Since IAudioEndpointVolume is COM, the first thing to look at is Win32::OLE, but it won't work. IAudioEndpointVolume is IUnknown only interface. Not an IDispatch. Win32::OLE doesn't support IUnknown or "non-automation" interfaces. It must be what is called an IDispatch interface or "dual interface". I got this from reading http://social.msdn.microsoft.com/Forums/windowsdesktop/en-US/cb3de43e-3abb-4428-b58a-dc3e5f29db30/vista-master-volume-control-with-c?forum=windowspro-audiodevelopment since I dont have any NT 6 machines that would have the typelib on them. I don't know of any, but it doesn't mean noone has ever done this, way to make a IDispatch wrapper over a IUnknown only interface. Most dual interfaces, ones that have IDispatch but also C/C++ methods after the IDispatch methods in the vtable, use http://msdn.microsoft.com/en-us/library/ms221366%28v=vs.85%29.aspx to call a C++ method from a "eval" style IDispatch Invoke. See an example used here http://www.codeproject.com/Articles/13862/COM-in-plain-C-Part-2#DISPATCH. I understand some of that article series but not all of it.
in reply to how to mute system volume under windows 7
I suggest you find a command line tool to manipulate volume or programmatically press the "mute button", see http://http://www.ptfbpro.com/automate/how-to-mute-the-sound-in-windows-by-hotkey/ and use Win32::GuiTest to save your sanity.
If you want to call C/C++ methods from Perl, read further. You can obviously use a C++ compiler and make an XS Module. IDK C++ so I wont comment on that further. You can also make a C XS module that wraps the method calls. But it will be painful due there being less info online on plain C COM vs MSVC C++ COM. ALL OLE METHODS are stdcall calling convention, so on a machine code level, ALL COM objects are pure, plain, C code, if your C++ compiler can tart up the COM object into formal OOP, that is between you and your C++ compiler. Since all COM objects are pure C code, it is possible, but very difficult (Win32::OLE and Visual Basic are a breeze compared to what you will be doing), to use Win32::API to call the COM methods. I am nowadays a maintainer of Win32::API. Before I took over maintenance of Win32::API, I wrote this demo of calling C/C++ only COM methods using Win32::API use C++ COM objects without any compiler. The monkeypatching of LoadLibrary and GetProcAddress in the demo are now obsolete since Win32::API supports arbitrary function pointers that do not come from DLL export tables. See the POD of a v0.70 Win32::API or newer. undef for the dll name param triggers function pointer mode. Beyond supporting function pointers, and ReadMemory() sub. I didn't add any other support for C/C++ COM methods. Things like dynamically inspecting typelibs for the C prototypes of the methods or parsing C headers (generated from typelibs/idls and stored on disk as C headers) describing the Vtable struct of the COM object, and splitting up the Vtable struct into function pointers, and giving correct Perl level names to each function pointer, you need to figure out yourself. Also Win32::API doesn't know any COM specific data types like BSTRs. You will have to make pointers to them yourself.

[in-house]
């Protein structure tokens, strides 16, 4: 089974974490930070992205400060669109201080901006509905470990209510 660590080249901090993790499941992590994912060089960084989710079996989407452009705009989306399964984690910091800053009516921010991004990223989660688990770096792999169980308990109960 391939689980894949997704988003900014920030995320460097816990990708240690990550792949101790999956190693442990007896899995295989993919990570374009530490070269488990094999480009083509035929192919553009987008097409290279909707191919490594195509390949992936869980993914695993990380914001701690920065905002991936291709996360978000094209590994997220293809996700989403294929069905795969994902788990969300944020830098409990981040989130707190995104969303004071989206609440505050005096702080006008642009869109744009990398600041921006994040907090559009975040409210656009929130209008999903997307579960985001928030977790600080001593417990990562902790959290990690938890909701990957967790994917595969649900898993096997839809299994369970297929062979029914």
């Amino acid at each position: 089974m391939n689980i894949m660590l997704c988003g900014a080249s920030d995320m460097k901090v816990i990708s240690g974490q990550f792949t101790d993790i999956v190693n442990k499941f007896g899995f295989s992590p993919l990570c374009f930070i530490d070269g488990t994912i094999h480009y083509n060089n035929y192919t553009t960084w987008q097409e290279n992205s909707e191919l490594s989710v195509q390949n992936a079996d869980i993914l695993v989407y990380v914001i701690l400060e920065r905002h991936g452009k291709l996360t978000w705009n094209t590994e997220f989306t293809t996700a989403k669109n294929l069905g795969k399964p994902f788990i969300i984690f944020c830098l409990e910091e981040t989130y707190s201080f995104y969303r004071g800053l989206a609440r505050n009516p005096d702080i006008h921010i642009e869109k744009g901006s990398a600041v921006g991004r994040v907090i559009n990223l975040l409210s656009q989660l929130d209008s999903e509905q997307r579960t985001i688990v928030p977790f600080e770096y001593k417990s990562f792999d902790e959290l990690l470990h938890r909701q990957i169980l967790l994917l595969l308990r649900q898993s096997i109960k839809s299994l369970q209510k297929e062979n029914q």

I probably could write a separate Win32::API::COM module to automate much of the details of using Win32::API with C/C++ COM, but I suck at COM, and I suck at designing APIs. Remember the .NET VM can bind to non-IDispatch C++ COM objects at runtime and introspect them (and SEGV style exceptions when it encouters a non-dual IDispatch interface without any C/C++ methods after the IDispatch methods). Perl can do this too, given the right amount of brain power.
Assuming Win32::API::COM existed, you are them faced with figuring out how to enter the mountain of classes and how to navigate to the correct classes, since MS's documentation barely, or never explains how to get or construct any of the 1000s of pointless classes that make up typical MS apps. You are searching for a needle in a hay stack. Most classes refuse to construct from nothing and must be obtained from an method with a 5 word description in some other class where the description is the method name with spaces in it.